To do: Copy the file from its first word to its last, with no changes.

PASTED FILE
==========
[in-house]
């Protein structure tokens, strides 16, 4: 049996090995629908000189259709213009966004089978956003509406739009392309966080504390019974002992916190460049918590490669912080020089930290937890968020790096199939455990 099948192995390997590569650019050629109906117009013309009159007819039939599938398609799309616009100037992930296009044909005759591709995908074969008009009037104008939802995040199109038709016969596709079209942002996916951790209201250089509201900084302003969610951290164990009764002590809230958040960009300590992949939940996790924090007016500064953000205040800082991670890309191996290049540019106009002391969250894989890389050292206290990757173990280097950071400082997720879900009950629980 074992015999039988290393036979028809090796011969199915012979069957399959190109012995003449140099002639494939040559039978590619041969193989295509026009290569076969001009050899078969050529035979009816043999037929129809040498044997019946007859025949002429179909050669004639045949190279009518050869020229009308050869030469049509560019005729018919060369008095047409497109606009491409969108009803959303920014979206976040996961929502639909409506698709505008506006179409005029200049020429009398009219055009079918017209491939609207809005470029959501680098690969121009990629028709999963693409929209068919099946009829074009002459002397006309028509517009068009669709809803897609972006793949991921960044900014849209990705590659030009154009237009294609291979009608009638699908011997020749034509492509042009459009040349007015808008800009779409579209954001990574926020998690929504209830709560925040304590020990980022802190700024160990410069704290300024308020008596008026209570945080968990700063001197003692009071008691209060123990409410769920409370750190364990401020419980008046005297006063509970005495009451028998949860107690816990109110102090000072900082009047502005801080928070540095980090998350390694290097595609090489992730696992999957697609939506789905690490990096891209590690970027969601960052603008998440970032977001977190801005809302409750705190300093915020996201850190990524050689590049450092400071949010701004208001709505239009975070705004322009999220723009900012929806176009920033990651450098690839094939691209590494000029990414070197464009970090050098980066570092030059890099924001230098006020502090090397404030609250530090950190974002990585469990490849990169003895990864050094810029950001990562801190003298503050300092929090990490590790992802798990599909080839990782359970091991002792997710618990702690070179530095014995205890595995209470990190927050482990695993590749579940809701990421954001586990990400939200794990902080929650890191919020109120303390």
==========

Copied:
[in-house]
């Protein structure tokens, strides 16, 4: 049996090995629908000189259709213009966004089978956003509406739009392309966080504390019974002992916190460049918590490669912080020089930290937890968020790096199939455990 099948192995390997590569650019050629109906117009013309009159007819039939599938398609799309616009100037992930296009044909005759591709995908074969008009009037104008939802995040199109038709016969596709079209942002996916951790209201250089509201900084302003969610951290164990009764002590809230958040960009300590992949939940996790924090007016500064953000205040800082991670890309191996290049540019106009002391969250894989890389050292206290990757173990280097950071400082997720879900009950629980 074992015999039988290393036979028809090796011969199915012979069957399959190109012995003449140099002639494939040559039978590619041969193989295509026009290569076969001009050899078969050529035979009816043999037929129809040498044997019946007859025949002429179909050669004639045949190279009518050869020229009308050869030469049509560019005729018919060369008095047409497109606009491409969108009803959303920014979206976040996961929502639909409506698709505008506006179409005029200049020429009398009219055009079918017209491939609207809005470029959501680098690969121009990629028709999963693409929209068919099946009829074009002459002397006309028509517009068009669709809803897609972006793949991921960044900014849209990705590659030009154009237009294609291979009608009638699908011997020749034509492509042009459009040349007015808008800009779409579209954001990574926020998690929504209830709560925040304590020990980022802190700024160990410069704290300024308020008596008026209570945080968990700063001197003692009071008691209060123990409410769920409370750190364990401020419980008046005297006063509970005495009451028998949860107690816990109110102090000072900082009047502005801080928070540095980090998350390694290097595609090489992730696992999957697609939506789905690490990096891209590690970027969601960052603008998440970032977001977190801005809302409750705190300093915020996201850190990524050689590049450092400071949010701004208001709505239009975070705004322009999220723009900012929806176009920033990651450098690839094939691209590494000029990414070197464009970090050098980066570092030059890099924001230098006020502090090397404030609250530090950190974002990585469990490849990169003895990864050094810029950001990562801190003298503050300092929090990490590790992802798990599909080839990782359970091991002792997710618990702690070179530095014995205890595995209470990190927050482990695993590749579940809701990421954001586990990400939200794990902080929650890191919020109120303390």